Palliative Care in Parkinson Disease
Patients with Parkinson disease can benefit from palliative care at all stages of this disease, not just when nearing the end of life. Although many of the principles of palliative care apply across diagnoses, patients and families facing Parkinson disease have unique needs requiring attention. Family caregivers in this population face challenges of caring for patients with cognitive decline, impaired speech, physical aggression, potential aspiration, and managing complex medication regimens.
Parkinson disease is increasingly being recognized as a disease that has a huge impact on patients and their caregivers.[1,2,3] Patients facing this serious, chronic illness often live more than a decade with significant neurologic symptoms, pneumonia, dysphagia, diminished function, anxiety, and depression. Studies have also documented that these patients are infrequently referred to hospice, and frequently admitted to the hospital.[4,5,6]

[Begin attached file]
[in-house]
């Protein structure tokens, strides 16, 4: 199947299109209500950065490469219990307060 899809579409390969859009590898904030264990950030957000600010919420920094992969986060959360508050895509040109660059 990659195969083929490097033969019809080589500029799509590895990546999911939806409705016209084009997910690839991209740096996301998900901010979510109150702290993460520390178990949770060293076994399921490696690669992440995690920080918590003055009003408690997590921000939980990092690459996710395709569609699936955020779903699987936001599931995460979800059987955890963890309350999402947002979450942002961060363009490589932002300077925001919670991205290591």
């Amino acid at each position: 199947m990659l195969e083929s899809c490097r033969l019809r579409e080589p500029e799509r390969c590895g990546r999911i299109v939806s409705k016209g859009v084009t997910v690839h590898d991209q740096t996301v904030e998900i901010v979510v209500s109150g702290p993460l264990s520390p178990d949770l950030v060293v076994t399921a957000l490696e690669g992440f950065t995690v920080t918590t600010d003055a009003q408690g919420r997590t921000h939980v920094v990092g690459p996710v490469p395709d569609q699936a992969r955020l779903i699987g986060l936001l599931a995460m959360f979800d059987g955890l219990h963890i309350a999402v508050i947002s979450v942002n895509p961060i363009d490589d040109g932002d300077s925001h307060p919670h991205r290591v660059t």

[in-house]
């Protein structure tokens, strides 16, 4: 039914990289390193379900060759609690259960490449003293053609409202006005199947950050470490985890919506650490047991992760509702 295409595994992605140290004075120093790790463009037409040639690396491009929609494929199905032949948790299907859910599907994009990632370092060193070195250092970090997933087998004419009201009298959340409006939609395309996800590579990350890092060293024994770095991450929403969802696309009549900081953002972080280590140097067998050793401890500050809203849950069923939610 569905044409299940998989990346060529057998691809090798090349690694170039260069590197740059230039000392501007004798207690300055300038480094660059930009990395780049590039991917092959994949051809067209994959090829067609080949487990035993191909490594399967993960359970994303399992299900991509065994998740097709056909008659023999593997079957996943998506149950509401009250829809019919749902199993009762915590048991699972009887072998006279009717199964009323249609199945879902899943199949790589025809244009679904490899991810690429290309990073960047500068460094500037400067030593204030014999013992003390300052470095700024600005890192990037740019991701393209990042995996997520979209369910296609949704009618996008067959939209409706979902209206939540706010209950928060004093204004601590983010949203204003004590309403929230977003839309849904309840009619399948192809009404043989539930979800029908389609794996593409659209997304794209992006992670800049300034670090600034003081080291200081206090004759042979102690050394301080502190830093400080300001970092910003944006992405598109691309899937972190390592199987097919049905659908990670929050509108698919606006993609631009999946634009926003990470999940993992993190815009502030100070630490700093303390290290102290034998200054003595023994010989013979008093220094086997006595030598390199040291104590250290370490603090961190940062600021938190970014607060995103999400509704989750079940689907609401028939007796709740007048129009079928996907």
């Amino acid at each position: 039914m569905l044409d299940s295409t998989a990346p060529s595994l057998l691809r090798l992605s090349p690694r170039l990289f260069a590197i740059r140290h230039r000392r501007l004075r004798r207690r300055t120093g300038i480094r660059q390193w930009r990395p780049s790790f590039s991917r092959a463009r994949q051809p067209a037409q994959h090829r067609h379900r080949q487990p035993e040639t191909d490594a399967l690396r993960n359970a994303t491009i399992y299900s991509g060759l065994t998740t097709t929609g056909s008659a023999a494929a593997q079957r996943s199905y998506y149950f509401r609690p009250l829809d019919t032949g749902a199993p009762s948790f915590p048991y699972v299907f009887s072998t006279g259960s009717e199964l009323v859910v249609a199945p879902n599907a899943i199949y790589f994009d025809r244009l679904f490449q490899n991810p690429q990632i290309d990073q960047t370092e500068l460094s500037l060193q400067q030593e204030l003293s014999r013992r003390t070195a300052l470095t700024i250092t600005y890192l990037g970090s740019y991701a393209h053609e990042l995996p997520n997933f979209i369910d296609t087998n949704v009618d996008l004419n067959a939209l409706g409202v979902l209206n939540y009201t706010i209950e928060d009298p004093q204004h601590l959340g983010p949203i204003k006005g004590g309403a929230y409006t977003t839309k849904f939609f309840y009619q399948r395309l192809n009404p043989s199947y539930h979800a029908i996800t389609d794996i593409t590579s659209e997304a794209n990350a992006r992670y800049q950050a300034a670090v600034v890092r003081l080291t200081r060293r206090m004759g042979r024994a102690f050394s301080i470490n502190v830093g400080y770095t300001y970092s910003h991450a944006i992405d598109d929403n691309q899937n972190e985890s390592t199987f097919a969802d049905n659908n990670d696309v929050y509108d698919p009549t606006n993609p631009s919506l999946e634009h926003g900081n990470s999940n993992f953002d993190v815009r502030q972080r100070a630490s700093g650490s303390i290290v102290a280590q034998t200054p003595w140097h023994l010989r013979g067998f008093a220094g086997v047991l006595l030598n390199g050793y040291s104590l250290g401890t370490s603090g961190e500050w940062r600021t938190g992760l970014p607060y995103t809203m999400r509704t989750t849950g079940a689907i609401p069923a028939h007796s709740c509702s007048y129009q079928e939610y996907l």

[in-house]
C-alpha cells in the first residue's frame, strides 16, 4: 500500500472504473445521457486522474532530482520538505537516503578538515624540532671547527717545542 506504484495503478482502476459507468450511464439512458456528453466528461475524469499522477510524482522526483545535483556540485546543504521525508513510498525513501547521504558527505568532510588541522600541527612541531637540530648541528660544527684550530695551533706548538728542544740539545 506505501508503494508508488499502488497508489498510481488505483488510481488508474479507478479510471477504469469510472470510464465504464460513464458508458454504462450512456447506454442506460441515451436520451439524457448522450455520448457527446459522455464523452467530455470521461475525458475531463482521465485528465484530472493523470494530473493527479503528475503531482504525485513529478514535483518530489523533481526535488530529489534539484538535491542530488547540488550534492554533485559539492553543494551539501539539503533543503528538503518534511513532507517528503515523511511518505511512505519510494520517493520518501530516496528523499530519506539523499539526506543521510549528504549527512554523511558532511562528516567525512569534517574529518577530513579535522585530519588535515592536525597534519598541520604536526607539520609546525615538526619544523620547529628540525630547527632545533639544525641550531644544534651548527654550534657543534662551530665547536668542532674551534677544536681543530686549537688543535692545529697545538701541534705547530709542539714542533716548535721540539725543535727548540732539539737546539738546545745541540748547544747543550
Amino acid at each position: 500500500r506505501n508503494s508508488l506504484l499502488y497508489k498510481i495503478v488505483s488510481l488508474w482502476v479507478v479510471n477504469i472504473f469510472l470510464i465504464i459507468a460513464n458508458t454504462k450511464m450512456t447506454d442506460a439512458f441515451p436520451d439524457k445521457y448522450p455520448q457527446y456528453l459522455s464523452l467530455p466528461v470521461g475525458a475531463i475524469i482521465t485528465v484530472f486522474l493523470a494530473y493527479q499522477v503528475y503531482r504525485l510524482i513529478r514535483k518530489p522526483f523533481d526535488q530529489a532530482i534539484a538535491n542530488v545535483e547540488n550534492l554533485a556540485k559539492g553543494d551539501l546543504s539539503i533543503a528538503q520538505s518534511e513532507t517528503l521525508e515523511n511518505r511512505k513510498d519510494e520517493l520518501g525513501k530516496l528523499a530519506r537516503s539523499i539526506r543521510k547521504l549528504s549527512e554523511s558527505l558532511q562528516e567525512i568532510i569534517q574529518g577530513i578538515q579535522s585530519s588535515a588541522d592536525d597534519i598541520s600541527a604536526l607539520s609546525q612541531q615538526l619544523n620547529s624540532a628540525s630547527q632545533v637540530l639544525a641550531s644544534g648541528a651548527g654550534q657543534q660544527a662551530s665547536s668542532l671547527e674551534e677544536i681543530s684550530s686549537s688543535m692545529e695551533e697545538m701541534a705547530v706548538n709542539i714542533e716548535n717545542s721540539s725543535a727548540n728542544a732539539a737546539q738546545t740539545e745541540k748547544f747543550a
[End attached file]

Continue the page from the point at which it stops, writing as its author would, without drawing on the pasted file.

Development of palliative care for patients and their families will require attention to the specific characteristics of the disease. In doing so, palliative care staff work in close collaboration with neurologists. There is tremendous potential to improve the experience and quality of life for this population by integrating palliative care into the management of Parkinson disease.
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Cite this: Can Palliative Care Make a Difference in Parkinson Disease? - Medscape - Apr 24, 2019.